Well, that's at least more useful progress that suggests they're looking into it instead of just dishing out canned responses that sound like they're just trying to get rid of you.

Again, it's not impossible for Comcast to be looking at DMARC records or blacklists when sending. IMHO, it would be pretty silly of them to do so, but it wouldn't be out of the question especially in the case of blacklists; the lack of a DMARC record doesn't say the mail system is "bad" whereas a blacklist entry definitely is a red flag that something is wrong.
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Old 2 Feb 2017, 02:29 AM   #29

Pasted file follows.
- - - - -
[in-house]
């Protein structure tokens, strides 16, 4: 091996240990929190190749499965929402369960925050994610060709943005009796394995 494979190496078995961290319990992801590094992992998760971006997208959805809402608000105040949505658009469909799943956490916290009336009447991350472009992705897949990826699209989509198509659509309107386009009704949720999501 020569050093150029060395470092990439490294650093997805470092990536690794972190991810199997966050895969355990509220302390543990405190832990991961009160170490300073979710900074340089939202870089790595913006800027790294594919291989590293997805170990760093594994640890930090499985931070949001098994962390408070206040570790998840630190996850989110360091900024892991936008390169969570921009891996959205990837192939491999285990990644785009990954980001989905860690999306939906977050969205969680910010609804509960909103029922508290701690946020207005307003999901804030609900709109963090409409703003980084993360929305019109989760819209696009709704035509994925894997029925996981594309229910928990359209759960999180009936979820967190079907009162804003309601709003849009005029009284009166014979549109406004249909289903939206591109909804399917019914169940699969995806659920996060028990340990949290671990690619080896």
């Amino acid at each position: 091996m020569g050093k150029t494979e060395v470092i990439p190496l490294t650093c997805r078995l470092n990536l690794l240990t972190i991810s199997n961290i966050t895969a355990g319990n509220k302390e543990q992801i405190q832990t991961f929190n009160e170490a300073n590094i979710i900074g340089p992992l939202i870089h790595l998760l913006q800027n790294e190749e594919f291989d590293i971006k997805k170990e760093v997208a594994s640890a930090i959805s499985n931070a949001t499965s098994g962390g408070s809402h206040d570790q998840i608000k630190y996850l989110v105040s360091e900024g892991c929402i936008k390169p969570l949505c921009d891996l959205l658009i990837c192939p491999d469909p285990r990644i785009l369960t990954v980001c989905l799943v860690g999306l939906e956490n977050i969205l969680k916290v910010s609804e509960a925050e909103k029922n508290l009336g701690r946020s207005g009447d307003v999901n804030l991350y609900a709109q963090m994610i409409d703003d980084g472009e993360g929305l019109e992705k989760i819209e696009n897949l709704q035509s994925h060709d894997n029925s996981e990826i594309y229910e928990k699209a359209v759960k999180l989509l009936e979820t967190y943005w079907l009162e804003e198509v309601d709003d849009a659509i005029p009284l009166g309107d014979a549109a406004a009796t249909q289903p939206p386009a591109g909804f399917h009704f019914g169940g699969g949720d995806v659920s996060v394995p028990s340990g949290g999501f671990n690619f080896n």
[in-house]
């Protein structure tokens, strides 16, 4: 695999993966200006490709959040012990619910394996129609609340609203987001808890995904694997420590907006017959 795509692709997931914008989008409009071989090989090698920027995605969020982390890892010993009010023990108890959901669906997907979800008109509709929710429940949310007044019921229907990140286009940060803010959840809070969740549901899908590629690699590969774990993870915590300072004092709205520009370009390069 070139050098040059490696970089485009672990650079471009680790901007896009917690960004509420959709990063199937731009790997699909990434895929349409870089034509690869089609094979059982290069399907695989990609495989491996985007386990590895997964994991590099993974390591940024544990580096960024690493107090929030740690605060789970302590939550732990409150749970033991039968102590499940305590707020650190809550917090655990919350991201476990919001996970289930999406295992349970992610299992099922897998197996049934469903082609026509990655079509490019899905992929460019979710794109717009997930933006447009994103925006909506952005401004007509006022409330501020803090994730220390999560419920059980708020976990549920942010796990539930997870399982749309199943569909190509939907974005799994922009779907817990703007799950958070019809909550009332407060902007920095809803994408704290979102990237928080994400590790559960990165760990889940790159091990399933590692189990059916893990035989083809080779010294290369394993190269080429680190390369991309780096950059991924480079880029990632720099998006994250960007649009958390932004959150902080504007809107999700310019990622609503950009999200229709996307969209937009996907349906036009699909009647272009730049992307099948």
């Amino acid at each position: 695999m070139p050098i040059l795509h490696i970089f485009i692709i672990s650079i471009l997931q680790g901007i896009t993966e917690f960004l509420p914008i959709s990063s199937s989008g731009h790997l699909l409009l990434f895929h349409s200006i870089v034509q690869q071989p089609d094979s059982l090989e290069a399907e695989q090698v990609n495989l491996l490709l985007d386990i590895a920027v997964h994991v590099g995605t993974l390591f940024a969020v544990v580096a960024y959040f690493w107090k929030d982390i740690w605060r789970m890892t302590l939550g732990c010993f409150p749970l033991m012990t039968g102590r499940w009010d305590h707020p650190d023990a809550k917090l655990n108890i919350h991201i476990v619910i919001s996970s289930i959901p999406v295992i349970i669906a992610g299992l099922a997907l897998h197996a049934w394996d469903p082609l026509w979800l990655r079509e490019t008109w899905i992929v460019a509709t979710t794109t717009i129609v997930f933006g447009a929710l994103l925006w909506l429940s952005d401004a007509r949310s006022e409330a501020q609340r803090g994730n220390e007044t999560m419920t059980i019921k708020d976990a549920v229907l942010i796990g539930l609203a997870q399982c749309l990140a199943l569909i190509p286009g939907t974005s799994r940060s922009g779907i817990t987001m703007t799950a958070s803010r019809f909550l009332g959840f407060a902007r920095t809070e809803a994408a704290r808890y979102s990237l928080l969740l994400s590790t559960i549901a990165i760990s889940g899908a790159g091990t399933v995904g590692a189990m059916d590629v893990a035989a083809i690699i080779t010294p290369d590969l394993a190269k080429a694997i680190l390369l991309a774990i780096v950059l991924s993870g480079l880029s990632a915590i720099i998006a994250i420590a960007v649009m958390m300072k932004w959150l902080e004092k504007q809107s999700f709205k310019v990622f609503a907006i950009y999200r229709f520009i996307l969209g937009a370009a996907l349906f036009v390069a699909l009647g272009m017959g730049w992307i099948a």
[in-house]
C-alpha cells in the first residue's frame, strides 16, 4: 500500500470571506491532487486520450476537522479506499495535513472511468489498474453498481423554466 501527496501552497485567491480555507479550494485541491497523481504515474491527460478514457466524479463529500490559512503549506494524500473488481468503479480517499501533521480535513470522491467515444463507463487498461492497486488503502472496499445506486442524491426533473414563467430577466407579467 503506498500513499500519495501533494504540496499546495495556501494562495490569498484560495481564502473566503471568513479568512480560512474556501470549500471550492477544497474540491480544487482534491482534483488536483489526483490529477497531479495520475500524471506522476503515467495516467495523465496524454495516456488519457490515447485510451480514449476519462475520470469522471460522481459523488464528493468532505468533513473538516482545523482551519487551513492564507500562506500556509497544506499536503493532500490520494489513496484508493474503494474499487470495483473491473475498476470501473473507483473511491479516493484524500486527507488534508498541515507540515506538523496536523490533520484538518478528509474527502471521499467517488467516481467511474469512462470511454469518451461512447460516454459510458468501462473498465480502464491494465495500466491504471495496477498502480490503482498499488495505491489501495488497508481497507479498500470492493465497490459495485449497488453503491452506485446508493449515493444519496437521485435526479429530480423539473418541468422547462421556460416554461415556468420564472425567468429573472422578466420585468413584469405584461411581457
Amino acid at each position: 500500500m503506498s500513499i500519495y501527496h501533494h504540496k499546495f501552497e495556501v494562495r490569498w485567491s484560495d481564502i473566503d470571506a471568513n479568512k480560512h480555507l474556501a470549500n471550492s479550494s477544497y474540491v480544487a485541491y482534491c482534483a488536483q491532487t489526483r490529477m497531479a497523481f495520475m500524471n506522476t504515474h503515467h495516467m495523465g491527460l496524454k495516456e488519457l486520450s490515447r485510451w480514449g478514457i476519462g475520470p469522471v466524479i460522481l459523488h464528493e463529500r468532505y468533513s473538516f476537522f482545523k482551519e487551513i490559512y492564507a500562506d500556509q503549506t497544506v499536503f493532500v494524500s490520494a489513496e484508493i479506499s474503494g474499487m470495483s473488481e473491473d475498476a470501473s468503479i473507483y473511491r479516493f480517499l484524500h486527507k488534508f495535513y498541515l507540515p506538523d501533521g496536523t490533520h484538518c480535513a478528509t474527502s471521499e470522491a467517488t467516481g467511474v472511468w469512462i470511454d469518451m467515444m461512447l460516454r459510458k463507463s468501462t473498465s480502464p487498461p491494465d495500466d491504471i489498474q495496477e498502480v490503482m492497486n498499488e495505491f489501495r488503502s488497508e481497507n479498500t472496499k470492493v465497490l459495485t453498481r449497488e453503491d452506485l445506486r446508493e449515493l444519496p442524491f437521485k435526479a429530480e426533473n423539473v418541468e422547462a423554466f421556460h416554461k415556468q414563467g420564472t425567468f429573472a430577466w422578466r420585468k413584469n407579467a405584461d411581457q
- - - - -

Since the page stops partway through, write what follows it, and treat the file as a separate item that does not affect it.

mavas
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Quote:
Originally Posted by tony17112acst View Post
by mail.freehostia.com with esmtps (TLSv1.2:ECDHE-RSA-AES128-GCM-SHA256:128)
This might be the cause. When you do a MX lookup for your domain you get mbox.freehostia.com

Try updating the mx record to point to mail.freehostia.com instead of the mxbox.freehostia.com
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Old 2 Feb 2017, 03:01 AM   #30
tony17112acst
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mavas: I'll have to digest that recommendation (since I am a novice), but will your recommendation explain why I get email from everyone else in the world ...but not comcast? FYI, when you setup the account, we are instructed to use mbox.freehostia.com.

Jholl: Yes, they have webmail ...it's what I'm using temporarily.